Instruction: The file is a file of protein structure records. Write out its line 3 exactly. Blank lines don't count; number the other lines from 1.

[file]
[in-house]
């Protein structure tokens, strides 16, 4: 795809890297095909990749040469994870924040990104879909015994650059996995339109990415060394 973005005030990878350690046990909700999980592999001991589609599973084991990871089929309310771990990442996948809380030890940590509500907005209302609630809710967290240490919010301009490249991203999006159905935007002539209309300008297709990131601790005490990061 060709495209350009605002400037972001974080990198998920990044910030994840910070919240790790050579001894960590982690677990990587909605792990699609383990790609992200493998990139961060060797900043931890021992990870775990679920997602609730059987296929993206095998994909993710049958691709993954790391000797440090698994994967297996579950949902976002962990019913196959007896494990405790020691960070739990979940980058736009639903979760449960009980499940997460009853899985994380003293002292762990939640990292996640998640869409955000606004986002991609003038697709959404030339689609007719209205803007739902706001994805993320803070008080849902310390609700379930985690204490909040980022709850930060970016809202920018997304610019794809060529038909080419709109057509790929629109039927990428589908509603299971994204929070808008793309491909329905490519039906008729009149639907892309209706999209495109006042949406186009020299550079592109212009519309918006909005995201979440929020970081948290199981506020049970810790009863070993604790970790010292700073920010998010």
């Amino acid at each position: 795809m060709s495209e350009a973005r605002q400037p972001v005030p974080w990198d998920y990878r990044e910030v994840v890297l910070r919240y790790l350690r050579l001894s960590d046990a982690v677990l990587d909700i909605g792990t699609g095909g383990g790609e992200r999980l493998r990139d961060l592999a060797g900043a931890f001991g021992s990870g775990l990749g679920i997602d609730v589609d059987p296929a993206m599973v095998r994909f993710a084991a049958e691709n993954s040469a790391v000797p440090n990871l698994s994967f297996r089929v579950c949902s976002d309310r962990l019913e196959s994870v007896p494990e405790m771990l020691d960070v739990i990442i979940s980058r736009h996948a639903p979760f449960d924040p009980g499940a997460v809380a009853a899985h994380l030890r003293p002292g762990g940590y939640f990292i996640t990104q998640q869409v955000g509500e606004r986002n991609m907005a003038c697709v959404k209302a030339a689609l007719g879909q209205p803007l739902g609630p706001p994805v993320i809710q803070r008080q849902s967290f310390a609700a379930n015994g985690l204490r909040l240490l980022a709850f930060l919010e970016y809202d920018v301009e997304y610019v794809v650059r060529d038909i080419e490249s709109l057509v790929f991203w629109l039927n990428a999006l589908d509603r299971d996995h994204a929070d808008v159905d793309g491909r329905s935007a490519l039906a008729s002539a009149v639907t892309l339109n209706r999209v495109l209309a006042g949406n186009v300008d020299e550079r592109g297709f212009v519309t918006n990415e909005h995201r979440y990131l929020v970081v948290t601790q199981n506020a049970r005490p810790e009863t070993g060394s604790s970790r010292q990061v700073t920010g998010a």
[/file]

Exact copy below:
């Amino acid at each position: 795809m060709s495209e350009a973005r605002q400037p972001v005030p974080w990198d998920y990878r990044e910030v994840v890297l910070r919240y790790l350690r050579l001894s960590d046990a982690v677990l990587d909700i909605g792990t699609g095909g383990g790609e992200r999980l493998r990139d961060l592999a060797g900043a931890f001991g021992s990870g775990l990749g679920i997602d609730v589609d059987p296929a993206m599973v095998r994909f993710a084991a049958e691709n993954s040469a790391v000797p440090n990871l698994s994967f297996r089929v579950c949902s976002d309310r962990l019913e196959s994870v007896p494990e405790m771990l020691d960070v739990i990442i979940s980058r736009h996948a639903p979760f449960d924040p009980g499940a997460v809380a009853a899985h994380l030890r003293p002292g762990g940590y939640f990292i996640t990104q998640q869409v955000g509500e606004r986002n991609m907005a003038c697709v959404k209302a030339a689609l007719g879909q209205p803007l739902g609630p706001p994805v993320i809710q803070r008080q849902s967290f310390a609700a379930n015994g985690l204490r909040l240490l980022a709850f930060l919010e970016y809202d920018v301009e997304y610019v794809v650059r060529d038909i080419e490249s709109l057509v790929f991203w629109l039927n990428a999006l589908d509603r299971d996995h994204a929070d808008v159905d793309g491909r329905s935007a490519l039906a008729s002539a009149v639907t892309l339109n209706r999209v495109l209309a006042g949406n186009v300008d020299e550079r592109g297709f212009v519309t918006n990415e909005h995201r979440y990131l929020v970081v948290t601790q199981n506020a049970r005490p810790e009863t070993g060394s604790s970790r010292q990061v700073t920010g998010a």